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The effects of climate change are already being seen throughout the world, and a fundamental change in the world’s economy will be needed if the planet is to survive. Developing countries will be among those most affected by climate change; yet they are also the least powerful in mitigating climate change. As the world recovers from the COVID-19 pandemic and simultaneously adjusts to a new climate reality, CGD will explore the role will climate financing can have in assisting developing countries adapt to whatever economic order may emerge. How can development partners and international financial institutions best aid developing countries confronting the challenges of climate change? How can the COVID-19 recovery support the changes needed for long-term resilience and sustainability?
The April 5, 2007 Intergovernmental Panel on Climate Change (IPCC) report predicts that droughts and floods will become more frequent and severe as a result of global warming. In this CGD Note senior fellow David Wheeler shows that citizens of poor countries are much more likely than citizens in rich countries to suffer homelessness, injury and death from flood. He urges the international community to help low-income countries develop stronger protective institutions, greater resources for flood protection, and affordable insurance.
**This post is co-authored with CGD senior fellow David Wheeler
Today's Washington Post column by David Ignatius finally inches popular understanding in the U.S. a bit further in the right direction on why climate change could be so costly to human society. It isn't just the direct costs of seawalls and more destructive hurricanes that climate change will bring. It's the risk that institutional arrangements to deal with those costs will not be resilient and will collapse under the resulting pressure--so that, as Chinua Achebe suggested about post-colonial West Africa, things do literally "fall apart".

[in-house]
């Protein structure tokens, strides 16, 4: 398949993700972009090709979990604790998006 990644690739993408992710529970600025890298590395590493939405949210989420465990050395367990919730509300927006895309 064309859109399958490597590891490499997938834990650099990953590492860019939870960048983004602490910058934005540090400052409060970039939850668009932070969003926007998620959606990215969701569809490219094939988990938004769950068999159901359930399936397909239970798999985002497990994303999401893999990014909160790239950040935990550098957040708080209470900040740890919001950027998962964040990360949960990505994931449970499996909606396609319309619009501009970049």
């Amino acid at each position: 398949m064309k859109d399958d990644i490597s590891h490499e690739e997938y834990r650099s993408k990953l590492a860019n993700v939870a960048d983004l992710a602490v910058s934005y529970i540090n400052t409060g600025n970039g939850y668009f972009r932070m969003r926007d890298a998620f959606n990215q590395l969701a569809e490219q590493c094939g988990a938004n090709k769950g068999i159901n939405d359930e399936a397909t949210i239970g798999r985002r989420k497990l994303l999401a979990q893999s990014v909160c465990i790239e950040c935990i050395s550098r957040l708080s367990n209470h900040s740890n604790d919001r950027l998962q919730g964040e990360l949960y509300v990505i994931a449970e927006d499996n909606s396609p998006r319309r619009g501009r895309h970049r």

This is a joint posting with Joel Meister
Recent announcements of climate-related transition teams and agency director appointments have provided a wealth of information about the prospects for action on climate change by the Obama White House. Bolstered by changes in the leadership of a crucial House committee, the energy and climate change agenda is likely to be a top legislative priority for the new administration. These changes also suggest that climate policies will affect the strategy for economic recovery, as well as a reorientation of US foreign assistance toward climate-sensitive policies that will yield significant benefits for poor people in developing countries.